Getting a head start to avoid disaster

In the height of the California drought in 2016, Water Board chair Feilcia Marcus told the Sacramento Bee that, with the state facing longer, more frequent droughts, local districts need to devise rate structures that take into account prolonged conservation.

“It’s certainly a challenge for some of them, but not one that can’t be overcome,” Marcus said. “The right answer can’t be that we can’t save water in the worst drought in modern history because we haven’t gotten around to changing our rate structures, or because somebody might yell at us.” 

Common Distribution System Deficiencies

This article was first published in the Winter 2012 issue of Spigot News, the Ohio EPA's drinking water program newsletter. Many thanks for allowing us to republish it! You may also be interested in the articles Common Source Water Deficiencies and Common Treatment Deficiencies

This article is a continuation of the series on common deficiencies, covering source, treatment and distribution deficiencies. This article covers different aspects of the distribution system, including cross-connection, backflow, depressurization events, water age and infrastructure deterioration.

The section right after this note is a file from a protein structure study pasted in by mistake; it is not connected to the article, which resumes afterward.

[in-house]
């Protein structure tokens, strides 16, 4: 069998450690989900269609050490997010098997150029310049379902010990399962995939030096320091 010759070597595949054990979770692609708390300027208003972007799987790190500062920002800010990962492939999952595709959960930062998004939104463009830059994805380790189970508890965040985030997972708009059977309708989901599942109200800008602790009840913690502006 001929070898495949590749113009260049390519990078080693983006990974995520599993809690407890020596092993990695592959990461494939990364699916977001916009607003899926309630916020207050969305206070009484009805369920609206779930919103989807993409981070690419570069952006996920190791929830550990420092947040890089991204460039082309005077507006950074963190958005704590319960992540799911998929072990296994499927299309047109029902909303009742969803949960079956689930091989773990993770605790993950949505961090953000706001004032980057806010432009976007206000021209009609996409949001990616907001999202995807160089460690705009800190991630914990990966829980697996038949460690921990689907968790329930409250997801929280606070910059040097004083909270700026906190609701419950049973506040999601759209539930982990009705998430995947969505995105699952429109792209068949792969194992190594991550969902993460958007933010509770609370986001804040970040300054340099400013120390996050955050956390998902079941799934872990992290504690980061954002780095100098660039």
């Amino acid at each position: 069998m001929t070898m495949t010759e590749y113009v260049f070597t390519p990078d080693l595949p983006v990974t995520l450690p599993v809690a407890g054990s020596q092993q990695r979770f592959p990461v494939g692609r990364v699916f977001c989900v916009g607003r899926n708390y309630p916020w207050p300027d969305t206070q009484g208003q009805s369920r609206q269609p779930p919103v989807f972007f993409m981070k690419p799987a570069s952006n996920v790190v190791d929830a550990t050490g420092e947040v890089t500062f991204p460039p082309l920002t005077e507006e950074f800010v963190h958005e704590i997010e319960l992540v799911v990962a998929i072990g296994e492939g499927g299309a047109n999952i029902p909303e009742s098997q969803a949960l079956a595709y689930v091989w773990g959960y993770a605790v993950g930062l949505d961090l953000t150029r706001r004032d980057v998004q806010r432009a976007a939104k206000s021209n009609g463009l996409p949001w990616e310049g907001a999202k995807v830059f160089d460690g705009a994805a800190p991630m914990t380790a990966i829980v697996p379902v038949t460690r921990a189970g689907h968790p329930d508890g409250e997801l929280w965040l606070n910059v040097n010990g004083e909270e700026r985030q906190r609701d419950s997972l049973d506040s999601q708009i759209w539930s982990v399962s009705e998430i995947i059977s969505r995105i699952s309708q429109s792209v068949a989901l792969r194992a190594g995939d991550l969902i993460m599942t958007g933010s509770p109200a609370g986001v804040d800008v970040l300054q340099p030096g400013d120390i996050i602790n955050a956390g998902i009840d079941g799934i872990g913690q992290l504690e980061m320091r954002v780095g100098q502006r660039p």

Cross-connection
A “cross-connection” occurs in areas of the plumbing system where non-potable water comes in contact with potable water. There are two types of cross-connections: direct and indirect cross-connections. 

Direct cross-connections – the potable system is permanently connected to a non-potable system (for example a submerged inlet pipe for a chemical feed system). 

Indirect cross-connections – there is a potential for a connection of the potable system to a non-potable system (for example, a garden hose connected to an outside hose bid without a vacuum breaker or a bidet with a douche sprayer or jet that fills the bowl below the rim). 

Establish cross-connection control ordinances for municipalities with diligent inspections of new and existing plumbing to prevent possible cross-connection issues. These issues may be identified during a sanitary survey or when real estate is bought and/or sold within the municipality. 

Backflow and Backsiphonage
A “backflow event” is when non-potable water is forced by pressure into the potable water supply due to a direct cross-connection. All distribution systems must maintain a minimum pressure of 20 psig and a 35 psig working pressure during all water demands including fires. Distribution systems that fall below these minimum pressures may experience a backflow event if an overpowering pressure differential is experienced by a competing cross-connection within the system. 

A “backsiphonage event” is when water flows backward in the water distribution system from a vessel or other contamination source because the distribution system has lost, created or reduced pressure.